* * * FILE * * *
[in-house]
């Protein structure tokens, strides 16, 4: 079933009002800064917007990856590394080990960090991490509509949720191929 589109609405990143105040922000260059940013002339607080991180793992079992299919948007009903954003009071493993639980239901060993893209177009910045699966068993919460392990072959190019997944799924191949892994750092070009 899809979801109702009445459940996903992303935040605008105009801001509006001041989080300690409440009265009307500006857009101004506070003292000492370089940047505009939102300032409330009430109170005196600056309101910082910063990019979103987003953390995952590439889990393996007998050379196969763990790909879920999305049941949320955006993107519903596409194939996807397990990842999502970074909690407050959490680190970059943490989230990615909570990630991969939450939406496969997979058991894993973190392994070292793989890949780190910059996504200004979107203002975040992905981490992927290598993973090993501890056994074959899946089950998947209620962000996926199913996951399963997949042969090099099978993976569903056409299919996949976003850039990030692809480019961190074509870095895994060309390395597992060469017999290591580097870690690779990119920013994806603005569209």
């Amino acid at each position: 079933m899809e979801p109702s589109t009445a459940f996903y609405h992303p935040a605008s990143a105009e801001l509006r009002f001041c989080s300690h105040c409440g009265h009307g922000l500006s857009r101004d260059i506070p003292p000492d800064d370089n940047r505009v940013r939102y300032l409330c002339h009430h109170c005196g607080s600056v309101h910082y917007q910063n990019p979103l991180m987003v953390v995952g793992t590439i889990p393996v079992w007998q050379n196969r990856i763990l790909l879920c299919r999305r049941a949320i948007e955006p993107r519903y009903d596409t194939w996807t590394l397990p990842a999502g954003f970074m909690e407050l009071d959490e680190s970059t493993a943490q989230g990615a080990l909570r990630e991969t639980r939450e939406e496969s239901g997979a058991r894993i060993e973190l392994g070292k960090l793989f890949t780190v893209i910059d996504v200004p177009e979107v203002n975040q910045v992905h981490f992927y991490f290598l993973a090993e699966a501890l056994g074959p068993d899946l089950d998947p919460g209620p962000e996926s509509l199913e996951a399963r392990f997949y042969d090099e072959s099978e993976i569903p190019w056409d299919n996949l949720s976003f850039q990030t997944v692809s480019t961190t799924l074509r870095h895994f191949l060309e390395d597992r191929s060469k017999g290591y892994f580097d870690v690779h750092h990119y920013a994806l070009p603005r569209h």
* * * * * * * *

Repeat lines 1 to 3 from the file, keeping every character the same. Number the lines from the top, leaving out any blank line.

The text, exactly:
[in-house]
């Protein structure tokens, strides 16, 4: 079933009002800064917007990856590394080990960090991490509509949720191929 589109609405990143105040922000260059940013002339607080991180793992079992299919948007009903954003009071493993639980239901060993893209177009910045699966068993919460392990072959190019997944799924191949892994750092070009 899809979801109702009445459940996903992303935040605008105009801001509006001041989080300690409440009265009307500006857009101004506070003292000492370089940047505009939102300032409330009430109170005196600056309101910082910063990019979103987003953390995952590439889990393996007998050379196969763990790909879920999305049941949320955006993107519903596409194939996807397990990842999502970074909690407050959490680190970059943490989230990615909570990630991969939450939406496969997979058991894993973190392994070292793989890949780190910059996504200004979107203002975040992905981490992927290598993973090993501890056994074959899946089950998947209620962000996926199913996951399963997949042969090099099978993976569903056409299919996949976003850039990030692809480019961190074509870095895994060309390395597992060469017999290591580097870690690779990119920013994806603005569209």
């Amino acid at each position: 079933m899809e979801p109702s589109t009445a459940f996903y609405h992303p935040a605008s990143a105009e801001l509006r009002f001041c989080s300690h105040c409440g009265h009307g922000l500006s857009r101004d260059i506070p003292p000492d800064d370089n940047r505009v940013r939102y300032l409330c002339h009430h109170c005196g607080s600056v309101h910082y917007q910063n990019p979103l991180m987003v953390v995952g793992t590439i889990p393996v079992w007998q050379n196969r990856i763990l790909l879920c299919r999305r049941a949320i948007e955006p993107r519903y009903d596409t194939w996807t590394l397990p990842a999502g954003f970074m909690e407050l009071d959490e680190s970059t493993a943490q989230g990615a080990l909570r990630e991969t639980r939450e939406e496969s239901g997979a058991r894993i060993e973190l392994g070292k960090l793989f890949t780190v893209i910059d996504v200004p177009e979107v203002n975040q910045v992905h981490f992927y991490f290598l993973a090993e699966a501890l056994g074959p068993d899946l089950d998947p919460g209620p962000e996926s509509l199913e996951a399963r392990f997949y042969d090099e072959s099978e993976i569903p190019w056409d299919n996949l949720s976003f850039q990030t997944v692809s480019t961190t799924l074509r870095h895994f191949l060309e390395d597992r191929s060469k017999g290591y892994f580097d870690v690779h750092h990119y920013a994806l070009p603005r569209h």